Robert Mapplethorpe’s work is singular within the history of photography. He has opened up the medium to vastly new subjects and territories, while at the same time creating some of the most iconic and classical images in photography. Mapplethorpe almost entirely dedicated his career to photography and was a major driving force in elevating photography to the same status as the classical art forms of sculpture or painting. He was a trailblazer, a perfectionist, and in his approach to lighting and composition, a classicist. Mapplethorpe’s portraits, nudes and flowers express the fundamental emotional states of our human existence, from love to hatred and joy to pain, seen through an unapologetic homosexual lens. The classical materials of marble and paint to describe the human form are replaced in his photos by skin and leather
For the performance at TivoliVredenburg, Mapplethorpe’s images will form the visual backdrop to concert performances of an abridged version of Rufus Wainwright’s opera, Hadrian. At first glance, the world of opera, the world of Rufus Wainwright’s Hadrian and the world of Mapplethorpe’s photography seem ages and aesthetics apart. But upon closer look, the crossroads between them, the connections of their themes, the subversion of classical forms through injection of a different form of sexuality, become evident. Wainwright’s Hadrian reshuffles the traditional love triangle of opera where the tenor loves the soprano and the baritone tries to prevent it. In Hadrian, the baritone loves the tenor and the soprano tries to prevent it. The rest of the form of the opera follows the form of the Grand Opera with its four acts, a large dance number in act 2, the great love duet in act 3 and the tragic death of the hero Hadrian in act 4 (which we sadly will not hear in this version), chorus, ensemble scenes and arias. All great operas are about great love stories, from Carmen and Jose to Tristan and Isolde. Hadrian is no different.
Neither Mapplethorpe nor Wainwright try to hide in any shape or form, the homosexuality from their work. They both approach it head on, without shame, without reservation, and therefore upon deeper inspection, their work goes way beyond the controversy it might stir at the surface towards the core of what brings humans together.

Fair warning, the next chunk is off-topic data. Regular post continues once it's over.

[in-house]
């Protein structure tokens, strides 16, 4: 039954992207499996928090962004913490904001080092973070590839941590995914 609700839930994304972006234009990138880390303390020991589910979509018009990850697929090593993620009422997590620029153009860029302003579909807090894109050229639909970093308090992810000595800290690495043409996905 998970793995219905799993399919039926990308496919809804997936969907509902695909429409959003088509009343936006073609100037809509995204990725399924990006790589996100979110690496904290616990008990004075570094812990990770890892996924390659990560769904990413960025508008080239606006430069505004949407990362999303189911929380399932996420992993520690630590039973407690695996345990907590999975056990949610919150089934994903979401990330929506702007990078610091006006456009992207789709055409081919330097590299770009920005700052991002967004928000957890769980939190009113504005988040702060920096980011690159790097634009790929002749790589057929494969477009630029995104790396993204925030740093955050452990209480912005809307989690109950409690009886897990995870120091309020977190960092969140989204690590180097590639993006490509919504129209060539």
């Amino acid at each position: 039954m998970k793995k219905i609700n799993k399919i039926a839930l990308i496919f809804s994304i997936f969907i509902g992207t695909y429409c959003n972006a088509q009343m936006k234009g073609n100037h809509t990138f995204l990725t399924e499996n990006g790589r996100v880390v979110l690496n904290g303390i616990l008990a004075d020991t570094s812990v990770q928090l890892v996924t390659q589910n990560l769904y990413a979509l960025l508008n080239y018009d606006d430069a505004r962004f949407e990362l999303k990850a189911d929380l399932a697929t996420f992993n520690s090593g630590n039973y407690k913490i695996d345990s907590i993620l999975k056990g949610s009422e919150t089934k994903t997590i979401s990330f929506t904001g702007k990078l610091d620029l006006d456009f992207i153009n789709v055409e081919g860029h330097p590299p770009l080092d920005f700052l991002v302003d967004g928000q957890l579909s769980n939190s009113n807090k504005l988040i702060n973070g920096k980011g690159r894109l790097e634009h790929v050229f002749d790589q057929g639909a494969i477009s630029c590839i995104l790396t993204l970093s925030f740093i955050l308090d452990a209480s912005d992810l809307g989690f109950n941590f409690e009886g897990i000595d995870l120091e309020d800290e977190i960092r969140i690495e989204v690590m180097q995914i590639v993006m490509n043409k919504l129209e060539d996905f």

The images on display in this exhibition are a selection of the ones that were chosen to accompany the live performances. The photographs of people correspond with the main characters in the opera. In this setting, each image of a person is juxtaposed with a flower image. Mapplethorpe’s flowers have anthropomorphic qualities. Flower stems embrace each other like lovers, they tilt their head towards each other like admirers yearning to be united, or they get hurt and injured like people facing severe tragedies.
Looking at the drama that lies in Mapplethorpe’s pictures of people and flowers, it is obvious how subtly and powerfully they are able to accompany the story of an emperor who could have everything, just not the one thing he really desired. An emperor who realized that his only legacy lied in the fact that he loved. Once he did, he was ready to die.
Mapplethorpe said that when he was behind the camera he forgot that he existed. Love is forgetting the pain of existence.
Iris and Zinnia, 1984
Self Portrait, 1988
Rose with Smoke, 1985
Lisa Lyon, 1982
Phyllis Tweel, 1979
Calla Lilies, 1983
Calla Lily, 1988
White Gauze, 1984
Ken Moody, 1984
Frank Diaz, 1980
Baby’s Breath, 1982
Sleeping Cupid, 1989
A Thought on Singing by Rufus Wainwright
Recently I was reading poems by the Portuguese writer Fernando Pessoa and stumbled upon what is now probably my favorite quote on singing:
“Sing like you are listening”
Previously my favorite quote had been the more well known “what comes from the heart goes to the heart” by Samuel Coleridge, and though it’s a line that I still adore and find useful concerning a plethora of issues, Pessoa’s illustration actually pinpoints an exercise I have been somewhat unconsciously perfecting for many years, and if perhaps given this poetic pointer a little earlier, could have cut some corners.
Speaking of cut, often when I hear people sing today (especially in the musical theater style) I’m struck by how cut off the sound is from the actual performer. There seems to be a lot of technical expertise developed that I imagine allows the artist to sustain power and do 8 shows a week, which makes sense, but in the end tends to leave me somewhat cold. Listening while singing in my opinion would help a lot with this.
Of course, training is essential, and when I say “training” I’m not speaking necessarily of classical training (which I’m not against either, especially for opera) but to be a true interpreter of song, a substantial amount of work is required. But now, as distilled in Pessoa’s line “sing like you are listening”, I feel a lot of this work should be perfected by the ear, not only the voice.